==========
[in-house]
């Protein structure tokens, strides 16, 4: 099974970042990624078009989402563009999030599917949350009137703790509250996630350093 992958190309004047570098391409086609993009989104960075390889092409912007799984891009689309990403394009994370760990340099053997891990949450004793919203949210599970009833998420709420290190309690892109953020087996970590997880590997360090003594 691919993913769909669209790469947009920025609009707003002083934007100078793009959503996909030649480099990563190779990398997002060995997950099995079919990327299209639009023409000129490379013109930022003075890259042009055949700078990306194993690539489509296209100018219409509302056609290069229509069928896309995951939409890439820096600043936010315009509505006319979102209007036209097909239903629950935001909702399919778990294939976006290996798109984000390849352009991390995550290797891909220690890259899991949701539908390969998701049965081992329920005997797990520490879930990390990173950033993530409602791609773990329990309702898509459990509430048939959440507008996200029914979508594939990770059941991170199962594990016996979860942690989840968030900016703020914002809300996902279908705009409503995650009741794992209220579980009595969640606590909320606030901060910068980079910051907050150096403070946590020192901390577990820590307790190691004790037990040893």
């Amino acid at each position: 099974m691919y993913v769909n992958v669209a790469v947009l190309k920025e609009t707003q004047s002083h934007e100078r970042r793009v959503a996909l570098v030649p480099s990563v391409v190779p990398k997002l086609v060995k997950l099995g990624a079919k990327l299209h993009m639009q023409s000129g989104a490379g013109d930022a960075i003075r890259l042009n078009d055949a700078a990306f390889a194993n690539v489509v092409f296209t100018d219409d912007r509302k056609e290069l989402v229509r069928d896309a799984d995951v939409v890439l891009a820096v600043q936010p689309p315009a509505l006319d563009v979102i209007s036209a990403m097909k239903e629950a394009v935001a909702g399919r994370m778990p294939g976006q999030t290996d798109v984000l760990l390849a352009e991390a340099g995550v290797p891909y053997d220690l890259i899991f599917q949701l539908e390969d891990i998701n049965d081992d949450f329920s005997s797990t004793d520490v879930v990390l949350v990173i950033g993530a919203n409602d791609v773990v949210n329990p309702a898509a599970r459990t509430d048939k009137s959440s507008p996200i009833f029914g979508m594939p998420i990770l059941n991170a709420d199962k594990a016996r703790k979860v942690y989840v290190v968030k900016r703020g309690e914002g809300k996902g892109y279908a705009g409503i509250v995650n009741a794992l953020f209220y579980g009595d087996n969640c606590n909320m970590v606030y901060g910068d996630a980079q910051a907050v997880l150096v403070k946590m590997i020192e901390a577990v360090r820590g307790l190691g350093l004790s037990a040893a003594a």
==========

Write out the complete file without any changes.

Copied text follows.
[in-house]
């Protein structure tokens, strides 16, 4: 099974970042990624078009989402563009999030599917949350009137703790509250996630350093 992958190309004047570098391409086609993009989104960075390889092409912007799984891009689309990403394009994370760990340099053997891990949450004793919203949210599970009833998420709420290190309690892109953020087996970590997880590997360090003594 691919993913769909669209790469947009920025609009707003002083934007100078793009959503996909030649480099990563190779990398997002060995997950099995079919990327299209639009023409000129490379013109930022003075890259042009055949700078990306194993690539489509296209100018219409509302056609290069229509069928896309995951939409890439820096600043936010315009509505006319979102209007036209097909239903629950935001909702399919778990294939976006290996798109984000390849352009991390995550290797891909220690890259899991949701539908390969998701049965081992329920005997797990520490879930990390990173950033993530409602791609773990329990309702898509459990509430048939959440507008996200029914979508594939990770059941991170199962594990016996979860942690989840968030900016703020914002809300996902279908705009409503995650009741794992209220579980009595969640606590909320606030901060910068980079910051907050150096403070946590020192901390577990820590307790190691004790037990040893």
């Amino acid at each position: 099974m691919y993913v769909n992958v669209a790469v947009l190309k920025e609009t707003q004047s002083h934007e100078r970042r793009v959503a996909l570098v030649p480099s990563v391409v190779p990398k997002l086609v060995k997950l099995g990624a079919k990327l299209h993009m639009q023409s000129g989104a490379g013109d930022a960075i003075r890259l042009n078009d055949a700078a990306f390889a194993n690539v489509v092409f296209t100018d219409d912007r509302k056609e290069l989402v229509r069928d896309a799984d995951v939409v890439l891009a820096v600043q936010p689309p315009a509505l006319d563009v979102i209007s036209a990403m097909k239903e629950a394009v935001a909702g399919r994370m778990p294939g976006q999030t290996d798109v984000l760990l390849a352009e991390a340099g995550v290797p891909y053997d220690l890259i899991f599917q949701l539908e390969d891990i998701n049965d081992d949450f329920s005997s797990t004793d520490v879930v990390l949350v990173i950033g993530a919203n409602d791609v773990v949210n329990p309702a898509a599970r459990t509430d048939k009137s959440s507008p996200i009833f029914g979508m594939p998420i990770l059941n991170a709420d199962k594990a016996r703790k979860v942690y989840v290190v968030k900016r703020g309690e914002g809300k996902g892109y279908a705009g409503i509250v995650n009741a794992l953020f209220y579980g009595d087996n969640c606590n909320m970590v606030y901060g910068d996630a980079q910051a907050v997880l150096v403070k946590m590997i020192e901390a577990v360090r820590g307790l190691g350093l004790s037990a040893a003594a």